Each of the harnesses described is used to carry a camera or similar instrument which has at least one strap lug and a lens or other member which projects outwardly over which a loop made of webbing, cord or other strap material may be secured. Each of these harnesses is placed on the body using the following procedure. (1) Spring clip 12 at end 14 of the strap is attached to strap lug 17. On a camera using a split ring attached to the strap lug, the spring clip is attached to the split ring. (2) Holding the camera in the left hand close to the chest with lens pointed forwardly, the remainder of the harness strap is dropped over the left shoulder 59. (3) Reach behind your back with your right hand, grasp the strap and bring the transverse portions 6 and 7 of the strap under the right arm 61 and to the front of the chest. (4) Continue the motion of the right hand, carrying the strap, under the camera 19 under the left arm 62, diagonally across the back 63, over the right shoulder 64 and down to the camera at the front chest. (5) Attach the other coupling 13 to the strap lug 18 on the camera. (6) The holding means 22 is then attached to the barrel 21 of the camera as set forth by each form of the invention as described below.

Referring to FIGS. 3, 9, and 10, the barrel of the camera is placed through the slit 23 with portion 24 placed over the barrel and portion 25 placed under the barrel. Slides 27 and 28 are then pushed towards the barrel of the camera until the strap portions 24 and 25 hold the barrel securely. The friction of the strap portions 24 and 25 on the slide members 27 and 28 prevent the slides from moving along the strap, thereby holding the camera barrel firmly and securely therebetween. An unexpected result of the structure of the holding means is the fact that the weight of the camera itself causes the harness system to hold the camera even more tightly against the chest of the user. Referring to FIG. 10, it is noted that the barrel of the camera is slightly above the harness strap portions 4 and 8 as they pass under the arms. As the weight of the camera pulls downwardly on strap ends 14 and 15, tension is placed on all portions of the strap until portions 6 and 7 are placed in tension. Tension on strap portions 6 and 7 causes the strap portions 24 and 25 not only to tighten more firmly about the camera barrel but also causes the strap portions 24 and 25 to pull the camera more firmly into the chest of the user.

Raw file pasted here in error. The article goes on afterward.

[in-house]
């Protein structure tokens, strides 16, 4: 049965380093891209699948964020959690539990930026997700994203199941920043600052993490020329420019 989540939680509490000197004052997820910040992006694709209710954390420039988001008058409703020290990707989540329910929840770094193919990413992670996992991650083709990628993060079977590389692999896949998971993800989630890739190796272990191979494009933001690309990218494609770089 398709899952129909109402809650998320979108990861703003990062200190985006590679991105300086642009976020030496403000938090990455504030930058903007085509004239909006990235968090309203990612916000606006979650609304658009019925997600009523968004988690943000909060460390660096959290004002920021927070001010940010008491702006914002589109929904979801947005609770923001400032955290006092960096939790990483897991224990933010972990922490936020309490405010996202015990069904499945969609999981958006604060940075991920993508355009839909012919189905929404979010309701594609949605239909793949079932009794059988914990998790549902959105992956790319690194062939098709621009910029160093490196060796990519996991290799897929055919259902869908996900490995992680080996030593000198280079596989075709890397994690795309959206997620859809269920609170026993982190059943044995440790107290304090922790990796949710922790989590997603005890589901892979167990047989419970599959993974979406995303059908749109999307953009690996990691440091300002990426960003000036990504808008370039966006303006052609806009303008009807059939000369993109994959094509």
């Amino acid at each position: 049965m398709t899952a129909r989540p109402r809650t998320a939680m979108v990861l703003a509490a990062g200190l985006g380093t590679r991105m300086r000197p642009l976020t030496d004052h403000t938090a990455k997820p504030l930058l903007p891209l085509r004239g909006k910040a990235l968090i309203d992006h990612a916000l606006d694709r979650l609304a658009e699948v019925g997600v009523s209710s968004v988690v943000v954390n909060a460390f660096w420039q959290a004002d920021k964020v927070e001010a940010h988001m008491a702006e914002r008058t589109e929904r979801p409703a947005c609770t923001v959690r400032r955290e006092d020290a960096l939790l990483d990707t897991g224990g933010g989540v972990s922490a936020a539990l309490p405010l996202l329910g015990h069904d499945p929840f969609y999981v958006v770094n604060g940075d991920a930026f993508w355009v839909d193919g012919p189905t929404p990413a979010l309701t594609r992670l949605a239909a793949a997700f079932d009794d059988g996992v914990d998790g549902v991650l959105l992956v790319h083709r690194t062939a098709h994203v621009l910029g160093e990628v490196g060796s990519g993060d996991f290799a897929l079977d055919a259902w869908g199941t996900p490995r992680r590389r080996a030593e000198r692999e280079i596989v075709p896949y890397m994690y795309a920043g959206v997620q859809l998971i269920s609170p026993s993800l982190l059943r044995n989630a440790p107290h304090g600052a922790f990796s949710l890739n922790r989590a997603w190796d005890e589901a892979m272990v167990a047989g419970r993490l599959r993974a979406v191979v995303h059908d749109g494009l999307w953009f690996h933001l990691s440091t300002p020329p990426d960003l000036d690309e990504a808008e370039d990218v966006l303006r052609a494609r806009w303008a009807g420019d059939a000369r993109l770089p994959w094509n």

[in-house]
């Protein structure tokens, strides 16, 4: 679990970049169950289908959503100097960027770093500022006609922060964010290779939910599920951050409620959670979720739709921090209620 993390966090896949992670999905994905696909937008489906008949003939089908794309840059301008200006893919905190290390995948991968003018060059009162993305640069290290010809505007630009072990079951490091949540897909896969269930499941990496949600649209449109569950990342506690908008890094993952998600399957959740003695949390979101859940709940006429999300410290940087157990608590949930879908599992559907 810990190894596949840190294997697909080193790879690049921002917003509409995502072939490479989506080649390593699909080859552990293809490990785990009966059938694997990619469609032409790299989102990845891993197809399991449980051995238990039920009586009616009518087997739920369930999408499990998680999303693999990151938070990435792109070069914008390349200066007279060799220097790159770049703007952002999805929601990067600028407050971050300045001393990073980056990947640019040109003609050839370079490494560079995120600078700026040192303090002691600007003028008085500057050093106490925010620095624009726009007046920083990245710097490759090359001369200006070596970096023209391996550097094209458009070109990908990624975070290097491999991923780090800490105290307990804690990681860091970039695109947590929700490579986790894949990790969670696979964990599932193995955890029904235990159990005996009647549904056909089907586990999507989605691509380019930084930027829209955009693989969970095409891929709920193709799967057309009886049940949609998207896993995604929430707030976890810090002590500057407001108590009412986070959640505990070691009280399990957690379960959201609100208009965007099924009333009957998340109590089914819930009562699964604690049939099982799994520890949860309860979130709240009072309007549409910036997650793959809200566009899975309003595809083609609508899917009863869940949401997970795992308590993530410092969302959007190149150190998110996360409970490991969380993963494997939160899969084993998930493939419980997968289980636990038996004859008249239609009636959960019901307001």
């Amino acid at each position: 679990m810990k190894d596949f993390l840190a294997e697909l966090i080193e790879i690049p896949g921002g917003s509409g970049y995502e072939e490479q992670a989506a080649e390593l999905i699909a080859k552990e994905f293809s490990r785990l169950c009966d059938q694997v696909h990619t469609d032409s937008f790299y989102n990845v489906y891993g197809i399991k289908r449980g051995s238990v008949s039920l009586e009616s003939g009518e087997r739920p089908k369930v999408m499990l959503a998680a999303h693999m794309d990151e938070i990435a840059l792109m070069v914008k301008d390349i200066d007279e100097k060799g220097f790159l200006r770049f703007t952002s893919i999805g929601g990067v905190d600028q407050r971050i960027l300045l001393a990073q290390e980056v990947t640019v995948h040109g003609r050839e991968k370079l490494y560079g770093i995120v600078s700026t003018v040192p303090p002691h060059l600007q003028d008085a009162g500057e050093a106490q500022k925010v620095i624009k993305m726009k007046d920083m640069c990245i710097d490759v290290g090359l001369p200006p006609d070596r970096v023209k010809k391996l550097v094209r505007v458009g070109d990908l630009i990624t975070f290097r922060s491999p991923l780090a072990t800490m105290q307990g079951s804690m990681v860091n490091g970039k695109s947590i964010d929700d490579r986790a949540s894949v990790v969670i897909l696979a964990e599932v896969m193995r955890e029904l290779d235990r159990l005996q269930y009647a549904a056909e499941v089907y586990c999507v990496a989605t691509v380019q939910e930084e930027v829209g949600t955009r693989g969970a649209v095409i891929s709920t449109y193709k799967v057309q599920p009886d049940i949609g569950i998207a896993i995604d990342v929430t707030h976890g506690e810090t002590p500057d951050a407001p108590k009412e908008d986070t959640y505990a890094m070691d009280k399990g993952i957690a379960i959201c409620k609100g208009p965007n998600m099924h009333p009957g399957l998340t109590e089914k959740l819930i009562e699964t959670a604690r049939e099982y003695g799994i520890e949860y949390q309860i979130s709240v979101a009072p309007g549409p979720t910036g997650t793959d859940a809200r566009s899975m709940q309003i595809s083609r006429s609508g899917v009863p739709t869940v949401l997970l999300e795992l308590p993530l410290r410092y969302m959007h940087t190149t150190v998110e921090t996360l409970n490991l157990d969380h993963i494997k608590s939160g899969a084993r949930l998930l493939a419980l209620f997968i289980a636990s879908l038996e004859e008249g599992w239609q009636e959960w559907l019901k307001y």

Referring to FIGS. 2, 7 and 8, the holding means is operated in the following manner. The spring slide grip 47 is moved toward the ends 66 and 67 of the cord so that the cord can fit around the camera barrel. The spring slide grip is then slid away from the ends 66 and 67 until the cord is firmly and snugly around the lens barrel. Tightening the cord draws the ends of the strap with attachment members 39 and 40 towards the camera. The weight of the camera, both causes the cord 43 to more firmly grip the camera barrel lens and to hold the camera more closely to the chest of the user as described above.

Referring to FIGS. 1, 4, and 6, the holding means 22" is operated in the following manner. The slides 57 and 58 are spread apart and the lens barrel is placed within the opening formed by straps 51 and 54. The slides are then moved toward one another until the lens barrel is firmly and snugly gripped by the straps. The friction of the diverging straps causes the slides to remain in position. The weight of the camera, both causes the straps to more firmly grip the camera barrel lens and to hold the camera more closely to the chest of the user as described above.